Condition-based maintenance

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Condition-based maintenance (CBM), shortly described, is maintenance when need arises. This maintenance is performed after one or more indicators show that equipment is going to fail or that equipment performance is deteriorating.

This concept is applicable to mission critical systems that incorporate active redundancy and fault reporting. It is also applicable to non-mission critical systems that lack redundancy and fault reporting.

Condition-based maintenance was introduced to try to maintain the correct equipment at the right time. CBM is based on using real-time data to prioritize and optimize maintenance resources. Observing the state of the system is known as condition monitoring. Such a system will determine the equipment's health, and act only when maintenance is actually necessary. Developments in recent years have allowed extensive instrumentation of equipment, and together with better tools for analyzing condition data, the maintenance personnel of today are more than ever able to decide what is the right time to perform maintenance on some piece of equipment. Ideally condition-based maintenance will allow the maintenance personnel to do only the right things, minimizing spare parts cost, system downtime and time spent on maintenance.

Challenges[edit]

Despite its usefulness, there are several challenges to the use of CBM. First and most important of all, the initial cost of CBM can be high. It requires improved instrumentation of the equipment. Often the cost of sufficient instruments can be quite large, especially on equipment that is already installed. Wireless systems have reduced the initial cost. Therefore, it is important for the installer to decide the importance of the investment before adding CBM to all equipment. A result of this cost is that the first generation of CBM in the oil and gas industry has only focused on vibration in heavy rotating equipment .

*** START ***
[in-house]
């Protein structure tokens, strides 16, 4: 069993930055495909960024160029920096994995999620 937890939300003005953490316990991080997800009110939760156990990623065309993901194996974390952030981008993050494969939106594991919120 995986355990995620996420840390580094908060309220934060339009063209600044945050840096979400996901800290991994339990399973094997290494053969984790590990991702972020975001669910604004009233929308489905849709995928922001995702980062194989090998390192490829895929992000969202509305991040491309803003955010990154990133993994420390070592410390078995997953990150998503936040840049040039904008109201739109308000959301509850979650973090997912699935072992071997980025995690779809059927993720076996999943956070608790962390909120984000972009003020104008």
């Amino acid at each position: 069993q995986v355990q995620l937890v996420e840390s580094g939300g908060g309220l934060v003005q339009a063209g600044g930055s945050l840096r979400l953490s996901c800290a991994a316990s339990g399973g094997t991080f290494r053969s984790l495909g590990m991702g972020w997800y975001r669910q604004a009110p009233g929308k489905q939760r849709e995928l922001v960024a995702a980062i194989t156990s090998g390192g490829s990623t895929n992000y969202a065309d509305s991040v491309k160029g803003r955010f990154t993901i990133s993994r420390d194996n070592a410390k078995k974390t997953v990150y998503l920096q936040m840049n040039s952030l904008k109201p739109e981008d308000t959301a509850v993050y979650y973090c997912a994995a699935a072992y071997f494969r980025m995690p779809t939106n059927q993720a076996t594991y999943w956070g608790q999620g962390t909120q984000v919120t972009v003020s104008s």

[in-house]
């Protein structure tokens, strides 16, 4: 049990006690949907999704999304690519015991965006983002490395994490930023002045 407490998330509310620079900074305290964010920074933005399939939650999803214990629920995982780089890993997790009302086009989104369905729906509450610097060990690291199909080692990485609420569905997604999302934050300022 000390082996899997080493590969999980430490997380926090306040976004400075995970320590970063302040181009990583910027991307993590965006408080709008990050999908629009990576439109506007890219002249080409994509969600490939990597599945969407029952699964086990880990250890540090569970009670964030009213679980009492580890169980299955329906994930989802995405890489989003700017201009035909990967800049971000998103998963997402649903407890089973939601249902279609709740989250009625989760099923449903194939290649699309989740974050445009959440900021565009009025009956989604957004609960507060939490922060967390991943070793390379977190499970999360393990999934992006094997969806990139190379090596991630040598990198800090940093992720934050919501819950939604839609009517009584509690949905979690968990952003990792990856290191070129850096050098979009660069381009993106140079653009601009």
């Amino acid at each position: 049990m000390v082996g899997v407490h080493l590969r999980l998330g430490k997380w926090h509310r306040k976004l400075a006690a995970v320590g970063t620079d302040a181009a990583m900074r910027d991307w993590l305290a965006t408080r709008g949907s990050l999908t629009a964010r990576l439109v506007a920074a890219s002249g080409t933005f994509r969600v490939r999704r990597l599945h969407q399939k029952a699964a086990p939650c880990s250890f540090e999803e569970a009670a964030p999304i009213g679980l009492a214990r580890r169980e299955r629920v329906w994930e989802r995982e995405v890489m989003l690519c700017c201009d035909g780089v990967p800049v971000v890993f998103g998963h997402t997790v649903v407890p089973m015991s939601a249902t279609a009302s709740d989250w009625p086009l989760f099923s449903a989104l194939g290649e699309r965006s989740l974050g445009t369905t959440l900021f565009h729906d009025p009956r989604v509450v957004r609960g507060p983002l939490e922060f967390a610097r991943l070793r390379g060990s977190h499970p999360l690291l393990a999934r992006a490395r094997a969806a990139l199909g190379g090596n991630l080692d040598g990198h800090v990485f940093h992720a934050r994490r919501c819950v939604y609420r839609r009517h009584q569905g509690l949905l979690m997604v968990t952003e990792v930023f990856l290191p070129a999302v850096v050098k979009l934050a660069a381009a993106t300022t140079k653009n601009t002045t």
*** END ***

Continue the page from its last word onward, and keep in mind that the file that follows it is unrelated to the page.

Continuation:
Secondly, introducing CBM will invoke a major change in how maintenance is performed, and potentially to the whole maintenance organization in a company. Organizational changes are in general difficult.

Also, the technical side of it is not always as simple. Even if some types of equipment can easily be observed by measuring simple values as vibration (displacement or acceleration), temperature or pressure, it is not trivial to turn this measured data into actionable knowledge about health of the equipment.

Value potential[edit]

As systems get more costly, and instrumentation and information systems tend to become cheaper and more reliable, CBM becomes an important tool for running a plant or factory in an optimal manner. Better operations will lead to lower production cost and lower use of resources. And lower use of resources may be one of the most important differentiators in a future where environmental issues become more important by the day.

A more down to earth scenario where value can be created is by monitoring the health of your car motor. Rather than changing parts at predefined intervals, the car itself can tell you when something needs to be changed based on cheap and simple instrumentation.

It is Department of Defense policy that condition-based maintenance (CBM) be "implemented to improve maintenance agility and responsiveness, increase operational availability, and reduce life cycle total ownership costs".[1]

Advantages and disadvantages[edit]

CBM has some advantages over planned maintenance:

  • Improved system reliability
  • Decreased maintenance costs
  • Decreased number of maintenance operations causes a reduction of human error influences

Its disadvantages are:

  • High installation costs, for minor equipment items often more than the value of the equipment
  • Unpredictable maintenance periods cause costs to be divided unequally
  • Increased number of parts (the CBM installation itself) that need maintenance and checking

Today, due to its costs, CBM is not used for less important parts of machinery despite obvious advantages. However it can be found everywhere where increased reliability and safety is required, and in future will be applied even more widely. [2] [3] [4]

References[edit]

  1. ^ CBM Policy Memorandum.
  2. ^ Liu, Jie; Wang, Golnaraghi (2010). "An enhanced diagnostic scheme for bearing condition monitoring". IEEE Transactions on Instrumentation and Measurement 59 (2): 309–321. doi:10.1109/tim.2009.2023814. 
  3. ^ Jardine, A.K.S.; Lin, Banjevic (2006). "A review on machinery diagnostics and prognostics implementing condition-based maintenance". Mechanical Systems and Signal Processing 20 (7): 1483–1510. doi:10.1016/j.ymssp.2005.09.012. 
  4. ^ Gopalakrishna Palem (2013), Condition-Based Maintenance using Sensor Arrays and Telematics, International Journal of Mobile Network Communications & Telematics, Vol 3, No 3, pp. 19-28

See also[edit]